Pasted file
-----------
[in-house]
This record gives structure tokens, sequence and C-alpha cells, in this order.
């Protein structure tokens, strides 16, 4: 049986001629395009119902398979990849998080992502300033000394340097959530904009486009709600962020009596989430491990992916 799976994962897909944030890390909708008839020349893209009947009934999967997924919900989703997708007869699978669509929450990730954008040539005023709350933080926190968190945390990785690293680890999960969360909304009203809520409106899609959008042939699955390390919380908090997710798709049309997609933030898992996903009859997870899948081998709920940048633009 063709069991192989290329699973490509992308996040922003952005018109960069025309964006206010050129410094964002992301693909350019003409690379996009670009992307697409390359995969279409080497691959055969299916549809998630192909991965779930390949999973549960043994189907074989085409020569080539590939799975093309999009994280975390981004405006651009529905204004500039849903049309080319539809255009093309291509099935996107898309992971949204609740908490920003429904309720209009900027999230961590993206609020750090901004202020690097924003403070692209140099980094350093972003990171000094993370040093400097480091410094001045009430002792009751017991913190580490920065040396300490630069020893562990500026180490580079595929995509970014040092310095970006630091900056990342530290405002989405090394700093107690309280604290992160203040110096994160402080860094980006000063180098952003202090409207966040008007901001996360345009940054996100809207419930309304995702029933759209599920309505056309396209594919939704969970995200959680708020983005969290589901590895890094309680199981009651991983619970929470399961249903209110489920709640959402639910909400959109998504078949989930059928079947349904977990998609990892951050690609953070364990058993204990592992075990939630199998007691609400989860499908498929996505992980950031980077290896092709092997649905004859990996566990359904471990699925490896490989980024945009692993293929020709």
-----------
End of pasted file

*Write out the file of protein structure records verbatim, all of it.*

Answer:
[in-house]
This record gives structure tokens, sequence and C-alpha cells, in this order.
């Protein structure tokens, strides 16, 4: 049986001629395009119902398979990849998080992502300033000394340097959530904009486009709600962020009596989430491990992916 799976994962897909944030890390909708008839020349893209009947009934999967997924919900989703997708007869699978669509929450990730954008040539005023709350933080926190968190945390990785690293680890999960969360909304009203809520409106899609959008042939699955390390919380908090997710798709049309997609933030898992996903009859997870899948081998709920940048633009 063709069991192989290329699973490509992308996040922003952005018109960069025309964006206010050129410094964002992301693909350019003409690379996009670009992307697409390359995969279409080497691959055969299916549809998630192909991965779930390949999973549960043994189907074989085409020569080539590939799975093309999009994280975390981004405006651009529905204004500039849903049309080319539809255009093309291509099935996107898309992971949204609740908490920003429904309720209009900027999230961590993206609020750090901004202020690097924003403070692209140099980094350093972003990171000094993370040093400097480091410094001045009430002792009751017991913190580490920065040396300490630069020893562990500026180490580079595929995509970014040092310095970006630091900056990342530290405002989405090394700093107690309280604290992160203040110096994160402080860094980006000063180098952003202090409207966040008007901001996360345009940054996100809207419930309304995702029933759209599920309505056309396209594919939704969970995200959680708020983005969290589901590895890094309680199981009651991983619970929470399961249903209110489920709640959402639910909400959109998504078949989930059928079947349904977990998609990892951050690609953070364990058993204990592992075990939630199998007691609400989860499908498929996505992980950031980077290896092709092997649905004859990996566990359904471990699925490896490989980024945009692993293929020709």